Certainly the association of women’s adultery with death is a long one. Western literature is filled with glorious, passionate, desirable heroines who lose their lives for doing the same thing the heroes are doing with impunity. Tolstoy, Flaubert, Hardy—all felt compelled to kill off their heroines, as if adultery could have no pother possible ending (Anna Karenina hurls herself under a train, Madame Bovary takes poison, Tess of the D’Urbervilles is hanged). And if they aren’t killed outright, they’re marginalized, alienated and discredited, sent to the fringes of society like so many grains of salt on the rim of a margarita, as was Hawthorne’s poor Hester Prynne, forced by her Puritanical New England townsfolk to wear a scarlet letter A on her breast.

The very notion of female adultery consumes and poisons the male imagination. In Shakespeare, even wives NOT guilty of adultery are sentenced to die or actually do lose their lives because of the husband’s jealousy—and in a miraculous feat of group persuasion, these men manage, as Othello does, to convince us that the murder of an innocent partner is just part of loving, albeit of loving “not wisely but too well.”

You can see why it’s almost impossible even to imagine a successful adulteress—a woman who has an affair, enjoys it, learns something important about herself or about life, and returns to her life relatively unscathed and unpunished. Shouldn’t her life be ruined? Shouldn’t she spend the rest of her life overwhelmed by guilt? We are outraged, as if she’s committed murder. The message, in life as in literature, today as yesterday, is clear: A real woman is not like that. A real woman wouldn’t do that. This woman should die.

So of course women have historically kept their affairs a secret. And their silence on this issue leads many people to believe not only that men talk more about their affairs than women do (Kinsey’s point), but that men alone have affairs. It is hard to convince some people that women actually have affairs—as if only men do; as though it’s an act committed by one person. I’ve been thrown off conservative talk shows for suggesting that this isn’t the case. It always leaves me wondering: With whom do these people think married men have been sleeping all these centuries? A handful of very tired, very tawdry, very single women?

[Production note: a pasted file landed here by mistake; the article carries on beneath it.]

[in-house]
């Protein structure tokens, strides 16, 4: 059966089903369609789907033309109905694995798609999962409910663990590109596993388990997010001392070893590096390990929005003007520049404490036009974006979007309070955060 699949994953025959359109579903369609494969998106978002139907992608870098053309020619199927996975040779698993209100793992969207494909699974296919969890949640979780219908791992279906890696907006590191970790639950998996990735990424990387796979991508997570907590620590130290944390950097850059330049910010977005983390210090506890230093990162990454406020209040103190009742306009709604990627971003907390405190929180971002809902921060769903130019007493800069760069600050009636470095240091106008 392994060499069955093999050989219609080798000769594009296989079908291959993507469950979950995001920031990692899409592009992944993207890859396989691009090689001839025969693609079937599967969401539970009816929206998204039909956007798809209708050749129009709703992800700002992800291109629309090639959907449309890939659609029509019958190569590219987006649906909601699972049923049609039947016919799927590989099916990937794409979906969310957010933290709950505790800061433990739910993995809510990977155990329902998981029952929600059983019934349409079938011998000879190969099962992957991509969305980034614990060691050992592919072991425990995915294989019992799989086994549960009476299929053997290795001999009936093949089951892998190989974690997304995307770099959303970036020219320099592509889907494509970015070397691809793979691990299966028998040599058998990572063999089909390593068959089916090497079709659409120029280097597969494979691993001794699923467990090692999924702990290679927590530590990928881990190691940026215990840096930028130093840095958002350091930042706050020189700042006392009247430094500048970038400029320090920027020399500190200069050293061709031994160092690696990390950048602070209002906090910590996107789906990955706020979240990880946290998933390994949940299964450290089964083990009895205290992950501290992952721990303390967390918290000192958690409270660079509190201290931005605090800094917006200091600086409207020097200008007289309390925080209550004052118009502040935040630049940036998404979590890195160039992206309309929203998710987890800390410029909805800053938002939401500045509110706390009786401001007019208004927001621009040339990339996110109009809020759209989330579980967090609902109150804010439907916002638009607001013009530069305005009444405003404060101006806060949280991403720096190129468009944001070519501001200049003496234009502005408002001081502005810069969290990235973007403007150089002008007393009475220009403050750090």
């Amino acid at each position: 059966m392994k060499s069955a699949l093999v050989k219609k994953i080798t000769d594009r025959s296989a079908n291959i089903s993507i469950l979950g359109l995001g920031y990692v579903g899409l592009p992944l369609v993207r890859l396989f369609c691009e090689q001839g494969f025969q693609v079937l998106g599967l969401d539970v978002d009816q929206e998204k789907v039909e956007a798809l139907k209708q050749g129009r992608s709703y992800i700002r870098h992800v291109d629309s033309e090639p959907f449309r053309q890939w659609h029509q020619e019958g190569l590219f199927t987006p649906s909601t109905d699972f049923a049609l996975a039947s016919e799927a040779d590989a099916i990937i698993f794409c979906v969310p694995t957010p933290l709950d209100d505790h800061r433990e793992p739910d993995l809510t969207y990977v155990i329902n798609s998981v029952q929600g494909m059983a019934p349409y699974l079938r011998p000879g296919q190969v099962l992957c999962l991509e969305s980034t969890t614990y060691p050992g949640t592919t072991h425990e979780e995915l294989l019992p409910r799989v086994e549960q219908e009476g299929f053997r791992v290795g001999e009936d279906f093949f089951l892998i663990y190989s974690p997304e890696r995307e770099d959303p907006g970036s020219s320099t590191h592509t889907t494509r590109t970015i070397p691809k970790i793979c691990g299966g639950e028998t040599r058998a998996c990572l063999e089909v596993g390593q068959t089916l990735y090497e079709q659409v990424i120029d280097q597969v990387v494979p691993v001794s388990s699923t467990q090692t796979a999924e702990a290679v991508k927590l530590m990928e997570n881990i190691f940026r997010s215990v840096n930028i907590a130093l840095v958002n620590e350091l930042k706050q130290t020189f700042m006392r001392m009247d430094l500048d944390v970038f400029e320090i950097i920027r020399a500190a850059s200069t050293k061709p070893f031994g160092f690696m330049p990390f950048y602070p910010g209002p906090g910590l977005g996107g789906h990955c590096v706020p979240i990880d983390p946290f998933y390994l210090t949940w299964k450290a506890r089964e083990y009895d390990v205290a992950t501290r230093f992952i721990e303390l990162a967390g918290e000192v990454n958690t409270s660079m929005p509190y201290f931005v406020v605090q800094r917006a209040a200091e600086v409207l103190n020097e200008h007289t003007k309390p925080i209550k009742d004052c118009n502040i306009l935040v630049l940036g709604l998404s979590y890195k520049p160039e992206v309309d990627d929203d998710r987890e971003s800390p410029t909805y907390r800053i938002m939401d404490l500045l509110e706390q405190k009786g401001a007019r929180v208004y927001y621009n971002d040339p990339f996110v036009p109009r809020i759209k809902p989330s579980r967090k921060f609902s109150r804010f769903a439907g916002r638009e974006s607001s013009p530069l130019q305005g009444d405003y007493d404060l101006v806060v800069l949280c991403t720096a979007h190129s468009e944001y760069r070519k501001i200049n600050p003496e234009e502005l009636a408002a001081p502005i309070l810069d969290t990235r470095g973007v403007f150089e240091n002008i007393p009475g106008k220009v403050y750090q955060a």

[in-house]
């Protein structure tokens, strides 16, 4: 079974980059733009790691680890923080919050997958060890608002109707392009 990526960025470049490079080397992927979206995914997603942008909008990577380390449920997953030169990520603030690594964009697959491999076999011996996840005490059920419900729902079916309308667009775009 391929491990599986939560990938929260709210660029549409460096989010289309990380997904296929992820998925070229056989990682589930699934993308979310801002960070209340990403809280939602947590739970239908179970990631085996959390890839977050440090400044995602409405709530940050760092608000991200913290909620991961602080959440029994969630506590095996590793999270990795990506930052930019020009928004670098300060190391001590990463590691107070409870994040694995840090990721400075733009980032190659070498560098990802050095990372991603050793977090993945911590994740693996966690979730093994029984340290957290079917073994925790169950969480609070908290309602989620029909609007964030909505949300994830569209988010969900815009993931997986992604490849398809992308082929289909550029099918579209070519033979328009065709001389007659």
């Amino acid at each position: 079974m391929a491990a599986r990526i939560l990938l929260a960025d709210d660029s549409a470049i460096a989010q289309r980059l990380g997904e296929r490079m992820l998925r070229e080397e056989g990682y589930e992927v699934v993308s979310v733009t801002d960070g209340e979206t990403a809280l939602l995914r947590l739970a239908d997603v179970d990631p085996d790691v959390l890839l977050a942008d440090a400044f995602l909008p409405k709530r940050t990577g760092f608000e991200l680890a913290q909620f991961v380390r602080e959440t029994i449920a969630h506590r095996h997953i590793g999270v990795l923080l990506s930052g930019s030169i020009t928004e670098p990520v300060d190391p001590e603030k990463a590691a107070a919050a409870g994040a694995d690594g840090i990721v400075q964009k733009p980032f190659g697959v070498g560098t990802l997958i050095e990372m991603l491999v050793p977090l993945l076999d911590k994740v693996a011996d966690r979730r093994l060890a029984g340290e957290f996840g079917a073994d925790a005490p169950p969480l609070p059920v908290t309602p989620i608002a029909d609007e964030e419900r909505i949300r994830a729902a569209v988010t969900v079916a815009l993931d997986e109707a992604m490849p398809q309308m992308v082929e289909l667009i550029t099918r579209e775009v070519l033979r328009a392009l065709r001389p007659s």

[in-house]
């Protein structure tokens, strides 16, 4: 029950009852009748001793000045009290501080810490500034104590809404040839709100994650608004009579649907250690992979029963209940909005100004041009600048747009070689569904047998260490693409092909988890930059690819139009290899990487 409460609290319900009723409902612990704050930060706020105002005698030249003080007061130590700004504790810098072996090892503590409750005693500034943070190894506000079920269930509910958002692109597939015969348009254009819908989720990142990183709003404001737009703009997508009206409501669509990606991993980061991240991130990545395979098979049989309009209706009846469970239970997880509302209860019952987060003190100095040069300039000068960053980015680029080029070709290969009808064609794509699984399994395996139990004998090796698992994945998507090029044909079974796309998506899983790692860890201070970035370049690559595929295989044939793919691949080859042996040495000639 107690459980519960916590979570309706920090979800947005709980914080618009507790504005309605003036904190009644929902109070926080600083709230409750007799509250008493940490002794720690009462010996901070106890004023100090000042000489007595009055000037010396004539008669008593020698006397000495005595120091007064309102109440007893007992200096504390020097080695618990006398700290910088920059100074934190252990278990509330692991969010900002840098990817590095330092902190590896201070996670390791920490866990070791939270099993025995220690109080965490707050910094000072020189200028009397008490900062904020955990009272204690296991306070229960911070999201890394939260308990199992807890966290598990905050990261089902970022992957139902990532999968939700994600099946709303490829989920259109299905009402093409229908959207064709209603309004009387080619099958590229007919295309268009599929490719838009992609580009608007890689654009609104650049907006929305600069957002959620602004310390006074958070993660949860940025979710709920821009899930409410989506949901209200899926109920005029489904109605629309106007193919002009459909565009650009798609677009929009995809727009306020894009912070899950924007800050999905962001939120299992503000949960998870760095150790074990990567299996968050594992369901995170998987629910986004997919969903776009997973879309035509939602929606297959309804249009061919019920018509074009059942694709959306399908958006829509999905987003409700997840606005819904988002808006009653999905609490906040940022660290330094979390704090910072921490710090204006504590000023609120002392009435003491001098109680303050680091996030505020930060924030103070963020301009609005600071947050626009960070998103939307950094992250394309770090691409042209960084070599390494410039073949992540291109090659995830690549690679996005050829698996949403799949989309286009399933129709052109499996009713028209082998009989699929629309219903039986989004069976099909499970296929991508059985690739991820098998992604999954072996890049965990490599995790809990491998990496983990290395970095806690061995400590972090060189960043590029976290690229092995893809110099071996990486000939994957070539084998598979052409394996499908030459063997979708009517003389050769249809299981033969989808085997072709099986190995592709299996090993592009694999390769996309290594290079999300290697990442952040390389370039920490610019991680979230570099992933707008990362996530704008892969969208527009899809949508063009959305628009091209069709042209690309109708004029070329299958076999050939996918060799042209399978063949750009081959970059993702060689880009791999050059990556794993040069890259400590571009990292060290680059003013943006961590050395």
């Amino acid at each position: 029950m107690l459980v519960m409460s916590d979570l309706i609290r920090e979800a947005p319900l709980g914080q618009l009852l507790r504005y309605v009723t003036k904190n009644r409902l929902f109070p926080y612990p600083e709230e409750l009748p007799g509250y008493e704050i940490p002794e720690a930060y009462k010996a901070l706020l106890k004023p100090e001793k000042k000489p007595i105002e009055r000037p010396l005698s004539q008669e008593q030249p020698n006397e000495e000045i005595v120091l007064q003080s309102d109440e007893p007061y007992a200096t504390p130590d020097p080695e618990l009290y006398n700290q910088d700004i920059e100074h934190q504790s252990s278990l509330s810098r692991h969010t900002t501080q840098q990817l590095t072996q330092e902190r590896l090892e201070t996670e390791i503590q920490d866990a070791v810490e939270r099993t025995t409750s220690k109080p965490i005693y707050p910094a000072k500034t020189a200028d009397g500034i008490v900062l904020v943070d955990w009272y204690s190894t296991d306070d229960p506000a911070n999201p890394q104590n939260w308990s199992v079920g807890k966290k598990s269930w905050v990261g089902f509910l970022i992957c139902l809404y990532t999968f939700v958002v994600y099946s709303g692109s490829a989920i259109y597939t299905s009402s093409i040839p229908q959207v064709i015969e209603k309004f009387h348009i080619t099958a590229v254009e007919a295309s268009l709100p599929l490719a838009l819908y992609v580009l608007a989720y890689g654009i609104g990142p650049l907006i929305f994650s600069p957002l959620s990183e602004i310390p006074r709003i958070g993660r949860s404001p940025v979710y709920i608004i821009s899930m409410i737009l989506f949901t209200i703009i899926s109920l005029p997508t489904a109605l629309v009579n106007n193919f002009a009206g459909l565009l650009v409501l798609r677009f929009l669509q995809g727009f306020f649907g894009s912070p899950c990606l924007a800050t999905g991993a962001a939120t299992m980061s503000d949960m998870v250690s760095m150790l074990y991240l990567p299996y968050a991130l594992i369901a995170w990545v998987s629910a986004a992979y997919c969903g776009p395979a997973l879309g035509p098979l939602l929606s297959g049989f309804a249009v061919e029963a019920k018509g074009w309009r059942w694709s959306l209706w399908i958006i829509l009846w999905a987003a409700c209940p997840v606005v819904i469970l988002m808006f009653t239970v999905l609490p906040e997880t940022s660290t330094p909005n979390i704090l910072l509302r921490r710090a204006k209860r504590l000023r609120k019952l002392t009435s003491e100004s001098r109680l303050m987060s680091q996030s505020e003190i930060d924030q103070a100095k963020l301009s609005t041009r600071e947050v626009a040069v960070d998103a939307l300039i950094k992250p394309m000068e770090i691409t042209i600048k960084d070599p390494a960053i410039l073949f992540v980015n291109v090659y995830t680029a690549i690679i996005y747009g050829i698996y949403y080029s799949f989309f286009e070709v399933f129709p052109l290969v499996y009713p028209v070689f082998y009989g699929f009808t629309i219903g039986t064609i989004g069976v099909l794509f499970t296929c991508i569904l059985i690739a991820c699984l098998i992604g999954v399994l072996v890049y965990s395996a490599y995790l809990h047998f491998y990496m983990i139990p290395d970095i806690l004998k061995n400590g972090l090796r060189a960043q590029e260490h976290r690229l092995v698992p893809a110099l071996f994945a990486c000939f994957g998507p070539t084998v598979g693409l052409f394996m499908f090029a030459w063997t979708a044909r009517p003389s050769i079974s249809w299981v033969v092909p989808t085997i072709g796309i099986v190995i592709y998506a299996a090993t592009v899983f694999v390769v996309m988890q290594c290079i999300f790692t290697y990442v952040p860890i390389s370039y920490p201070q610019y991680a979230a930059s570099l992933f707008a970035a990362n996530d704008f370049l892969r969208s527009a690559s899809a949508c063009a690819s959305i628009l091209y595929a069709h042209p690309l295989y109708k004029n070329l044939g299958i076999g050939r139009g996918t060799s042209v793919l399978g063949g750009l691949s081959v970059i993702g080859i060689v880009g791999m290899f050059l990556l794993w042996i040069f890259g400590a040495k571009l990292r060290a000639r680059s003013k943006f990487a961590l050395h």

So my question to women is this: Can you listen to a woman who has had an affair? Are you willing to hear her story without judging her, without leaping in to moralize, without telling yourself she is not like you, that you would never do what she has done, that she must be a bad woman, a bad wife, a bad mother? What will it take for us to become as responsive to our friends’ behavior, our mothers’ and daughters’ behavior, our own behavior….as we are to men’s? When will believe that our own sexuality is as forceful, that our own emotional needs and foibles and failures, are as compelling as men’s? Why must we continue to blame women for entering an experience that is deeply human, that requires the consent of both genders?

As long as we prohibit women from talking about infidelity and as long as we can’t listen to what they tell us, we’re colluding with a culture that still believes women are less sexual, less vulnerable, less human than men. As long as we blame ourselves and other women for passionate involvements, as long as we declare ourselves the sole moral guardians of relationships and marriages, we are complicit both in infantalizing men and in perpetuating a blame cycle that excludes an entire gender. Surely it’s high time we overturned the cultural norm that connects women’s sexuality with severe punishment.